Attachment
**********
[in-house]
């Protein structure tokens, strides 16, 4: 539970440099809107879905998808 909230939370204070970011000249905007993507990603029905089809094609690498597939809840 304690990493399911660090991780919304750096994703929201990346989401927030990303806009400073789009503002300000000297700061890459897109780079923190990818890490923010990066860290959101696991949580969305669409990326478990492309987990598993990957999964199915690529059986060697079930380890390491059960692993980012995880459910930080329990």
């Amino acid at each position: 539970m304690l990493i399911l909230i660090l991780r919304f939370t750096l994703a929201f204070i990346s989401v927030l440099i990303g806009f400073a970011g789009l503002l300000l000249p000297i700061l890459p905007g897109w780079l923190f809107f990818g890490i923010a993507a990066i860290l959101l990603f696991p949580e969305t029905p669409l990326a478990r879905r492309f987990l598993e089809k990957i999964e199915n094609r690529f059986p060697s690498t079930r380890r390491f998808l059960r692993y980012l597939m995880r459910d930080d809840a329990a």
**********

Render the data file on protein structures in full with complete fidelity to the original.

[in-house]
């Protein structure tokens, strides 16, 4: 539970440099809107879905998808 909230939370204070970011000249905007993507990603029905089809094609690498597939809840 304690990493399911660090991780919304750096994703929201990346989401927030990303806009400073789009503002300000000297700061890459897109780079923190990818890490923010990066860290959101696991949580969305669409990326478990492309987990598993990957999964199915690529059986060697079930380890390491059960692993980012995880459910930080329990």
């Amino acid at each position: 539970m304690l990493i399911l909230i660090l991780r919304f939370t750096l994703a929201f204070i990346s989401v927030l440099i990303g806009f400073a970011g789009l503002l300000l000249p000297i700061l890459p905007g897109w780079l923190f809107f990818g890490i923010a993507a990066i860290l959101l990603f696991p949580e969305t029905p669409l990326a478990r879905r492309f987990l598993e089809k990957i999964e199915n094609r690529f059986p060697s690498t079930r380890r390491f998808l059960r692993y980012l597939m995880r459910d930080d809840a329990a």